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A July Surprise for Vashon Home Loan Applicants

Monday, July 24, 2017   /   by Christine Robertson

A July Surprise for Vashon Home Loan Applicants

For a few Vashon mortgage applicants, next week may see a one-time favorable change in how
they are viewed by home loan lending institutions. It’s a technical change that could amount to a
significant difference in the results they get when they apply for Vashon home loans.

The first evidence of what the Washington Post calls “a surprise boost” will be triggered on
Saturday, which marks the July 1 beginning of a changeover in the information gathered by the three
national credit bureaus. Equifax, Experian, and TransUnion have been working with a number of states to
handle an awkward technical problem: many states have outmoded computer reporting systems that result
in “troubling error rates” in official public records.

Translation: they’re frequently outdated, scrambled, missing identity information—just plain
wrong.

The data in question—tax liens and monetary damages from civil court judgments—has too often
been the basis for depressed credit scores for unfortunate home loan applicants. And because some
governmental agencies can be excruciatingly slow to respond to requests for corrections, when time is a
factor (as it often is) those mistakes can be decisive. For any Vashon home loan applicant whose own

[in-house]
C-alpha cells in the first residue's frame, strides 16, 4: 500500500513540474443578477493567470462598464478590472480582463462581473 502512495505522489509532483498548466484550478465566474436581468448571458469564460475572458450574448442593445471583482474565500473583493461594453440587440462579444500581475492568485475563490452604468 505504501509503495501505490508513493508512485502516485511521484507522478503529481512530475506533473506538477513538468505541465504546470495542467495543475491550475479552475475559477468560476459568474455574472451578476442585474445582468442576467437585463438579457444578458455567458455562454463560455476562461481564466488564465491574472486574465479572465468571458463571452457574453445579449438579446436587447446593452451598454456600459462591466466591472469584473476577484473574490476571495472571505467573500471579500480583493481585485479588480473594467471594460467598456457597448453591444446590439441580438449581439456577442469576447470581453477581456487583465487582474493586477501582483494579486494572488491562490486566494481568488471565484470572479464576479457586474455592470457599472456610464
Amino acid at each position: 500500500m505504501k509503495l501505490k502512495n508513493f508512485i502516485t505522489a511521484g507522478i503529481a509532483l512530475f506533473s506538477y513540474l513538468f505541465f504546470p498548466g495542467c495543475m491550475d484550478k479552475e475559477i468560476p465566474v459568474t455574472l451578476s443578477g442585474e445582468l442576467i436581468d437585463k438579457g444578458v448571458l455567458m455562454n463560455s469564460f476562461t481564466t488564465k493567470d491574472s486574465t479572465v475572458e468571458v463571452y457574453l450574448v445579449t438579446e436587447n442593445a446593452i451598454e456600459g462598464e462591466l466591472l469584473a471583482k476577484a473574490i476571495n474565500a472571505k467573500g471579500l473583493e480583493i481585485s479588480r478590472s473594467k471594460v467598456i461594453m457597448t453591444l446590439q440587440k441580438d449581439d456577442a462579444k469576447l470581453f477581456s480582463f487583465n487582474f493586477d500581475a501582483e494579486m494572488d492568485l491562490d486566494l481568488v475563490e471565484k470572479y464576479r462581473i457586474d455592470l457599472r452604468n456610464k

credit score has suffered, it’s not an abstract problem.

As part of an initiative by the credit bureaus to increase the accuracy of their scoring, beginning in
July they will purge the dubious information from their files and stop collecting it altogether. FICO
estimates that between 12 and 14 million U.S. consumers have tax liens or judgments in their current
files: they can expect an abrupt jump in their scores. Consumers with no other negatives in their files
could see their FICO scores instantly jump by 40 points or more. The result could be better home loan
offer terms as well as lower interest rates.

Inevitably, there is a downside. Those with legitimate judgments and tax liens against them will
also show elevated scores, which could be misleading to loan companies and landlords who rely on the
numbers to make informed risk evaluations. The size of the problem is expected to be limited, though,
since most people with judgments and liens have other negatives in their files.

In case you are uncertain whether your own credit score might be affected, that probably means it’s
been a while since you checked...and that’s never a good thing! Keeping on top of your credit reputation
is certain to pay off in the long run, especially when the time comes to begin looking for your next
Vashon home—which is also when you’ll want to give me a call!

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